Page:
The benefits of CNC machining aren’t always about faster ways of casting or getting to the casting stage as much as about getting the product to testing and then the market faster. The word billet may be thought of in some circles simply for "Bling Bling" car show accessories, but serious racing parts have been made on CNC machines for just as long.
Many consider it to be the best of both worlds. With new metals technologies, strength and durability are part of the new billet pieces, whether they are steel or aluminum. Billet is still growing but is here to stay.
The line between making a cast part and a billet part is getting blurrier all the time. The speed aspect of a CNC machine is superior to going the casting route. Parts manufacturers often have banks of CNC machines running all shifts to churn out parts faster than a casting plant. Often these parts are all but finished when they drop from the machine, creating yet another advantage over a raw, unfinished casting that will still need machine time to be market ready.
Mark Massey of Columbus Diesel Supply Company, Columbus, OH, points out that more and more billet parts are being made. Massey’s CDSC makes many of the serious tractor pulling parts for the rapidly growing diesel segment of the performance world. Massey says CNC and billet work can replace casting work in some areas because a mold doesn’t have to be created to make the initial product. That reduces turnaround time, which further reduces testing time.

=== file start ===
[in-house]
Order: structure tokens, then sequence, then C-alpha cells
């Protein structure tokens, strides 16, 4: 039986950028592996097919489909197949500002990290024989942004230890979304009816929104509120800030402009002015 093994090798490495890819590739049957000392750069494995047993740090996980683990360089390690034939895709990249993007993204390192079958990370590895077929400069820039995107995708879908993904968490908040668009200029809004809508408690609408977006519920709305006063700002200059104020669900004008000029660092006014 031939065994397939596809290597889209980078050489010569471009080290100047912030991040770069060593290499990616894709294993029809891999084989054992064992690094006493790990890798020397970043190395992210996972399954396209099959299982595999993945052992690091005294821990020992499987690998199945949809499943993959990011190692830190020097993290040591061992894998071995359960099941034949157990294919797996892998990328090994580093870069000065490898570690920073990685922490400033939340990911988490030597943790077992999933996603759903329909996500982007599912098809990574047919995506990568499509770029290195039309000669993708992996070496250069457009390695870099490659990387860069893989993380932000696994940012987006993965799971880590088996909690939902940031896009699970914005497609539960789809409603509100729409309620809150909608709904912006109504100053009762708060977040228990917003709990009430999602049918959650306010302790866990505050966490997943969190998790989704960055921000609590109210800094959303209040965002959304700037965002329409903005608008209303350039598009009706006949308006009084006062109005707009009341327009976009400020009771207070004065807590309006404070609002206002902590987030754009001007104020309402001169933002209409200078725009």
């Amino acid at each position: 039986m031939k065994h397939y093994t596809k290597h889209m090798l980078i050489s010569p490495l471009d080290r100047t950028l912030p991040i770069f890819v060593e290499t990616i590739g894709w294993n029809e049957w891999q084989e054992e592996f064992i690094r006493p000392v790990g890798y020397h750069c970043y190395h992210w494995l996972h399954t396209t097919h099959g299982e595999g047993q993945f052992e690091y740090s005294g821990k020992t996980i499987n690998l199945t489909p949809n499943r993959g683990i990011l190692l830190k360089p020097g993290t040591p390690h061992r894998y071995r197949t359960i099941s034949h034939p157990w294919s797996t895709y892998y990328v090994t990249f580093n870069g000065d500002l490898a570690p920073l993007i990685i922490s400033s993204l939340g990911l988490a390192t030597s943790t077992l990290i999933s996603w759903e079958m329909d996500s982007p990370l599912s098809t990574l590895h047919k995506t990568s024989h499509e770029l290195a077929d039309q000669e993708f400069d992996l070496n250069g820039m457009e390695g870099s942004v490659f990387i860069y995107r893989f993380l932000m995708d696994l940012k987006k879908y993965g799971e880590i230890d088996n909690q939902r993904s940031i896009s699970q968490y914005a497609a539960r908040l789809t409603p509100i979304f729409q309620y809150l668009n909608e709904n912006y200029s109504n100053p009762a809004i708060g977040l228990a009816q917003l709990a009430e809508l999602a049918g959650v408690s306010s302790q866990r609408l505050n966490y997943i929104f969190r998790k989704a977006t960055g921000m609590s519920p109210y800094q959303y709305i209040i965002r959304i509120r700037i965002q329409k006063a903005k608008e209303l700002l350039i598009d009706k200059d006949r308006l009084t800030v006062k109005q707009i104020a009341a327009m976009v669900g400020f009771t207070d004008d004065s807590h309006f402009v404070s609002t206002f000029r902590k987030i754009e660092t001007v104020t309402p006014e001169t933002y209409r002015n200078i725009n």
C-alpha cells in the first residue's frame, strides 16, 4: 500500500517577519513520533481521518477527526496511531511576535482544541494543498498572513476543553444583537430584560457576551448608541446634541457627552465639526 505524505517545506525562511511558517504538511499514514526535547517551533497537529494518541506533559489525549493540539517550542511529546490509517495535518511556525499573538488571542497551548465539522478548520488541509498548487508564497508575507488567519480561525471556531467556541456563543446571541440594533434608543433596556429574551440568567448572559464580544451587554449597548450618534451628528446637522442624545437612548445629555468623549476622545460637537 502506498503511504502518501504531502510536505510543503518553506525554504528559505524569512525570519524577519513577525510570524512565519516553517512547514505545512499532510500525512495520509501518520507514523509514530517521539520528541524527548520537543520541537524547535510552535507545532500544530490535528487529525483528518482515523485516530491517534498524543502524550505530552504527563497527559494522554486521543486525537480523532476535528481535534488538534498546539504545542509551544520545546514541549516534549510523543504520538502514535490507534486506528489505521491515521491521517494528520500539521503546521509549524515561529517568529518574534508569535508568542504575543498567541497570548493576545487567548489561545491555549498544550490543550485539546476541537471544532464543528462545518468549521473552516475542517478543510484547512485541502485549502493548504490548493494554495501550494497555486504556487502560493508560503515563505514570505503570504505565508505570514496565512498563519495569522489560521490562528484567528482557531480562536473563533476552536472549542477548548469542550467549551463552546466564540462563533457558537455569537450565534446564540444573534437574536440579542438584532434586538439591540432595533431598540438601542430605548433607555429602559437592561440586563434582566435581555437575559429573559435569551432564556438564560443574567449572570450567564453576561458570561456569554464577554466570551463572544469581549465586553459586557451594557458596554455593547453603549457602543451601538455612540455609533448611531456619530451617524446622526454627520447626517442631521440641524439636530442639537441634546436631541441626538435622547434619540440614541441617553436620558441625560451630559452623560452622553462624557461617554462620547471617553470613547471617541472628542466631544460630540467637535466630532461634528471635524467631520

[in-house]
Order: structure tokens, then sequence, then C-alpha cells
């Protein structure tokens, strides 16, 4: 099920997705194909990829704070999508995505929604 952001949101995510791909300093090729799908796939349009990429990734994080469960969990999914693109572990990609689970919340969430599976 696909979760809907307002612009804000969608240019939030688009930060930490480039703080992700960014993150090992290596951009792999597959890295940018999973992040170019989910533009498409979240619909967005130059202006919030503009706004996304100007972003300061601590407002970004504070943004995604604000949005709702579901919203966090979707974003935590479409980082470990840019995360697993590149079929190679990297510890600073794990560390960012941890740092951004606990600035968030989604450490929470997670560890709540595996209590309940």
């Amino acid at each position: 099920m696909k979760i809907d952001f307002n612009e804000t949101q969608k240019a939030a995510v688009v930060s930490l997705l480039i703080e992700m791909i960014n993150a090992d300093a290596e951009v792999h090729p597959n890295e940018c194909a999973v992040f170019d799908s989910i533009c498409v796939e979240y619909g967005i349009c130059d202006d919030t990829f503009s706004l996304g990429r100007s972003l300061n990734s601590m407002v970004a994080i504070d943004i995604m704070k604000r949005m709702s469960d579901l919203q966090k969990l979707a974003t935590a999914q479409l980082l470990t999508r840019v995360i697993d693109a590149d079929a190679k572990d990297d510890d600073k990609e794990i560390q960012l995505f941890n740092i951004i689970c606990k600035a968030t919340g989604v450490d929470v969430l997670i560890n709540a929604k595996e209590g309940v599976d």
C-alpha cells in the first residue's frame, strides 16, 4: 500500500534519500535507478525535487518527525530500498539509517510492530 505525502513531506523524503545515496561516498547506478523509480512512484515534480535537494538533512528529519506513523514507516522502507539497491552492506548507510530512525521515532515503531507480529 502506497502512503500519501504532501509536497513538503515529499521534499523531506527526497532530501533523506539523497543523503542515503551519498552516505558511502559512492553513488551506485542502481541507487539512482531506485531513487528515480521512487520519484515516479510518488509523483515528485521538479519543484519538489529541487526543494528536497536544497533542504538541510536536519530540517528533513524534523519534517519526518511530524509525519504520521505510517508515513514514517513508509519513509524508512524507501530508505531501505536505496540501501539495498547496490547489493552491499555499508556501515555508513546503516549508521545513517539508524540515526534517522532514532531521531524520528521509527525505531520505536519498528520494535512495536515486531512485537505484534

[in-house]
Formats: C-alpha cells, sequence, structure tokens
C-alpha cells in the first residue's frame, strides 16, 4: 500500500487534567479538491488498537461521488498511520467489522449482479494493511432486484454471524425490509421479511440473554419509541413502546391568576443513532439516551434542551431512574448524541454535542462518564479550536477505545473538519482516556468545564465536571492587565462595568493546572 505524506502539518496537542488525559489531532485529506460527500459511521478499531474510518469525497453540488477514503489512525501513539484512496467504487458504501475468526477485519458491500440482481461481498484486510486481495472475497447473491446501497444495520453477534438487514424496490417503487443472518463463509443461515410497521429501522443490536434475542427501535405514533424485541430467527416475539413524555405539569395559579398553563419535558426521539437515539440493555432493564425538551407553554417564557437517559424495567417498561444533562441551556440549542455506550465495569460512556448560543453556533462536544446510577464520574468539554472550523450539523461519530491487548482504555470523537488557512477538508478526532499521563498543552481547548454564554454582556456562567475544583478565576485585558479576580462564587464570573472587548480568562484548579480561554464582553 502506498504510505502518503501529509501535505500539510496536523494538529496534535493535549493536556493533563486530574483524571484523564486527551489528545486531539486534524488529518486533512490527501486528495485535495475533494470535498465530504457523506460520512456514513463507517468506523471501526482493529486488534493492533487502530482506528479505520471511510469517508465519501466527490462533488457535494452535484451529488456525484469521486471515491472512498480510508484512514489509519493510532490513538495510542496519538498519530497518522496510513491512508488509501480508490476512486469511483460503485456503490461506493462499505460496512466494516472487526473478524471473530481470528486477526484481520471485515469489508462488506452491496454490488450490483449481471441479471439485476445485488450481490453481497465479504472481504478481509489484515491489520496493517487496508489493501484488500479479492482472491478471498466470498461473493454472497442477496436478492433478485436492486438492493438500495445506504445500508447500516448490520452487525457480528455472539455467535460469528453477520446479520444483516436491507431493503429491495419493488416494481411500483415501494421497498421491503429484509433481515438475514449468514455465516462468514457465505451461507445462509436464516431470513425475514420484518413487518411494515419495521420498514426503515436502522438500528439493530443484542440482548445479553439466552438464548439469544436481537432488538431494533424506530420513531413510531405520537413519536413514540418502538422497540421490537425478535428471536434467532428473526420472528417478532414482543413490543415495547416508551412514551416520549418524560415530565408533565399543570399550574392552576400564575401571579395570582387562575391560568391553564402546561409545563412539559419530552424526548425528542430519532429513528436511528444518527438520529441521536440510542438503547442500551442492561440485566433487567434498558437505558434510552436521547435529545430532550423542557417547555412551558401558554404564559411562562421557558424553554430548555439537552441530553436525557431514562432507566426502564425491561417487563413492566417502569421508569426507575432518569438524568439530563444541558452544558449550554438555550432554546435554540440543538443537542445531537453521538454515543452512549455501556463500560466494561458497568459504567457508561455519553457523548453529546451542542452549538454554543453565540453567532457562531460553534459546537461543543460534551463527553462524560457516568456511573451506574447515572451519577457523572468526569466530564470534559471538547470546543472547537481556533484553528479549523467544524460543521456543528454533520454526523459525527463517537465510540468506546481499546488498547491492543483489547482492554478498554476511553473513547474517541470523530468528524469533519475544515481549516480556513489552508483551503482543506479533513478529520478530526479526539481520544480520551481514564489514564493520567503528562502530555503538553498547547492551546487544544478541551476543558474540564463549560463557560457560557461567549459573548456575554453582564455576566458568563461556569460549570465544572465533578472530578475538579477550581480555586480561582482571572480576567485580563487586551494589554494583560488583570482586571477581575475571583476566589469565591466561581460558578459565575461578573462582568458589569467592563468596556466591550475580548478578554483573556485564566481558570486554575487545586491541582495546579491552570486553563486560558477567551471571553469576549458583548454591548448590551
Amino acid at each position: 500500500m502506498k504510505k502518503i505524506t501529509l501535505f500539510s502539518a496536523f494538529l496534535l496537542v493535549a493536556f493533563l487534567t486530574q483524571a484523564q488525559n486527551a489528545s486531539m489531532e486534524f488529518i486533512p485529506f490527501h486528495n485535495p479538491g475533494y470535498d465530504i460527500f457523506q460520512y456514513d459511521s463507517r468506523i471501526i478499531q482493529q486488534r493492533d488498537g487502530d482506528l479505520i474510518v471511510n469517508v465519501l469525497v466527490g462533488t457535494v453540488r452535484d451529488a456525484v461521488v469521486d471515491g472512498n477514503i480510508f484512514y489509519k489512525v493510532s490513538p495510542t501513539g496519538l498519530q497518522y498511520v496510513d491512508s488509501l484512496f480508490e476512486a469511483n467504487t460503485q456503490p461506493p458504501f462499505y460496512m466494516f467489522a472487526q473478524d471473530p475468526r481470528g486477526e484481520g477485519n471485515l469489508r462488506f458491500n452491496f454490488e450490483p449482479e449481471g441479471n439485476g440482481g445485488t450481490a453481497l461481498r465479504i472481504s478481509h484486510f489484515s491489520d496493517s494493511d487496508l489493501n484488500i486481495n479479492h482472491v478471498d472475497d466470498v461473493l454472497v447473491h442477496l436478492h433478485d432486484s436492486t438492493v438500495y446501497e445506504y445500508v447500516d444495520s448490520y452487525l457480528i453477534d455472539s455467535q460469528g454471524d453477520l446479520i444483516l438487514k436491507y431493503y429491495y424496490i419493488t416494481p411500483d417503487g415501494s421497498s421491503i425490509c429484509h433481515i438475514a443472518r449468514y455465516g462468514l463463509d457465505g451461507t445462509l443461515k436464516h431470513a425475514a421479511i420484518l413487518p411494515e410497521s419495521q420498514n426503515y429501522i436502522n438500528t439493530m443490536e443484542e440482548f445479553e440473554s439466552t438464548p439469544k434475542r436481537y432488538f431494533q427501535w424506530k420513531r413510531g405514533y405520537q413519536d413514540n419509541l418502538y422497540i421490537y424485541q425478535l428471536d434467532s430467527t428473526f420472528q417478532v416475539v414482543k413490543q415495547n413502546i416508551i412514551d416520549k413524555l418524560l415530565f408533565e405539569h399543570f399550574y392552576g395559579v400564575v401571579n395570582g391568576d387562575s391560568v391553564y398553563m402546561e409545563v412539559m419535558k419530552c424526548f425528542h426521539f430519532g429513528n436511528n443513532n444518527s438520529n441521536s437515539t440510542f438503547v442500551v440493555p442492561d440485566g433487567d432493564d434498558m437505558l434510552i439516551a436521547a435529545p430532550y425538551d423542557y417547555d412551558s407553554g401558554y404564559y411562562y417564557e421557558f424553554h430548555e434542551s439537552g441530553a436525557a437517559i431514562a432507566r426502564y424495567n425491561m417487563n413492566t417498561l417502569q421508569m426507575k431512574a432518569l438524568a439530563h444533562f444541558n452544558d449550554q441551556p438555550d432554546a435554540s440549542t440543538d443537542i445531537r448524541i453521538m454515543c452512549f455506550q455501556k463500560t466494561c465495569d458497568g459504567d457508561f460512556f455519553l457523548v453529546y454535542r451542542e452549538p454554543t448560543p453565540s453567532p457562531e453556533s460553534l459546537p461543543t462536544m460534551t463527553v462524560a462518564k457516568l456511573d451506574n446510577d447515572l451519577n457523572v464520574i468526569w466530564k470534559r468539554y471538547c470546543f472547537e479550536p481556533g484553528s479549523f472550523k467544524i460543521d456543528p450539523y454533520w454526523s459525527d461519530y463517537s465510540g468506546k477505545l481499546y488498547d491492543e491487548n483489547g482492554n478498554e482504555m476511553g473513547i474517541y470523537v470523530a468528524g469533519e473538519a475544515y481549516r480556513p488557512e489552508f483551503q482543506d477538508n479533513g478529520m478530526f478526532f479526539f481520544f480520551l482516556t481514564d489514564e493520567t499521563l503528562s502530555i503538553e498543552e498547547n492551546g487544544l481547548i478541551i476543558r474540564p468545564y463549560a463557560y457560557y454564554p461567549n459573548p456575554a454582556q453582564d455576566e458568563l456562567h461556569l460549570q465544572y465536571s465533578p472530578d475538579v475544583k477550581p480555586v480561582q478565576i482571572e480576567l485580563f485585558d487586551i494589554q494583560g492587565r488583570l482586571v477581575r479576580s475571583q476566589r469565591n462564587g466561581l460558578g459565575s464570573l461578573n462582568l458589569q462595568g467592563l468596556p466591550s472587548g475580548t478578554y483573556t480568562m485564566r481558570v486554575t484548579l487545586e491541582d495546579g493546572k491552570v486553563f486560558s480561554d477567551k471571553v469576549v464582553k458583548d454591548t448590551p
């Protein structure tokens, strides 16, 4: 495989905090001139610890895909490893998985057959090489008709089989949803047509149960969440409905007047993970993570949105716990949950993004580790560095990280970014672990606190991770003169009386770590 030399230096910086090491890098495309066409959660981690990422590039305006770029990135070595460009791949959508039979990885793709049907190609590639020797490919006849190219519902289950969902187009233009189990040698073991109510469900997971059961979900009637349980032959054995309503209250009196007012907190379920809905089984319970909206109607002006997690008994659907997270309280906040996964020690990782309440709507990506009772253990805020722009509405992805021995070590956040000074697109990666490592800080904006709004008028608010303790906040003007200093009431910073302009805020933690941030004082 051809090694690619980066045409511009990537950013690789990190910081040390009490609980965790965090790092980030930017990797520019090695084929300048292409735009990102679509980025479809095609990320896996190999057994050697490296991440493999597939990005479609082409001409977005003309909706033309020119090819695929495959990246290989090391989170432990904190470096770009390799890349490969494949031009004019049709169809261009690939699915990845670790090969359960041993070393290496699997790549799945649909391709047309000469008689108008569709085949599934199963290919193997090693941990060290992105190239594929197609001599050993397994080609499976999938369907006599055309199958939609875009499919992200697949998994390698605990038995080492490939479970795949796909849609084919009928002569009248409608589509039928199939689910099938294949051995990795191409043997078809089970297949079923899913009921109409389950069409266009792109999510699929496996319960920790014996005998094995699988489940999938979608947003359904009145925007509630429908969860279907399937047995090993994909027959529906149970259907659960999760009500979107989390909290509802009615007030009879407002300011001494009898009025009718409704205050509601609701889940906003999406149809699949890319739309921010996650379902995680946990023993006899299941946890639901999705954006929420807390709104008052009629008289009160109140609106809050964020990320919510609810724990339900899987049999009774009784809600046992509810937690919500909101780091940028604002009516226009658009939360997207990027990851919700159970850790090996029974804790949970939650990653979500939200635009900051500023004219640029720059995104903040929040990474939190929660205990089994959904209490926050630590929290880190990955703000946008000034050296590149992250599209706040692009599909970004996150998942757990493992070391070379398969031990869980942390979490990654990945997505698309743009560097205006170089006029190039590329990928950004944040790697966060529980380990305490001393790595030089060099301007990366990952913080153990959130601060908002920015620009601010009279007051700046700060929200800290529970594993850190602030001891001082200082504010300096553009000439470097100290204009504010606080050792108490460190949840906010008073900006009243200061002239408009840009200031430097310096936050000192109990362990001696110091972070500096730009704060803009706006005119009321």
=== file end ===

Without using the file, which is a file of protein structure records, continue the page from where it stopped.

Massey believes outsourcing is a key, especially when the small numbers of products for racing are compared to OEM production numbers. One example is the billet housings, which are made in only 20 lot runs. The same holds true for turbo exhaust housings.
Not only are the CNC pieces gaining in popularity, so are aluminum pieces in general. That’s not to say the company doesn’t use castings, but when it does, another outside source has to make those molds. CDSC will often make its own upgrades to the molds once the initial R&D work has been done and a direction for the piece decided. "A lot of this is reverse engineering," says Massey.
Massey also points out that coatings and automation are fringe areas of the production process that nonetheless factor in time. The coatings can make up for a metal’s shortcomings and add to service life. Putting the correct coating on a CNC piece can make it almost as durable as a cast piece, he says. As for automation, the same robots that make production numbers jump can also be used for more mundane jobs such as picking and handling parts as they are being created.
Another staunch supporter of CNC parts is Earl Gaerte, of Gaerte Engines, Rochester, IN. Known for his championship aluminum Sprint Car racing engines, Gaerte says most of what goes into a sprint car engine is CNC byproducts. Still, a few castings are still used, and for those, he employs mold and pattern designers and builders. Gaerte points out that fabricated sheetmetal pieces also factor into engines today, mostly for racing associations that allow them. Long seen in drag racing, fabricated intakes are now being seen in other racing circles. The advantage of quick production has to be a deciding factor for many.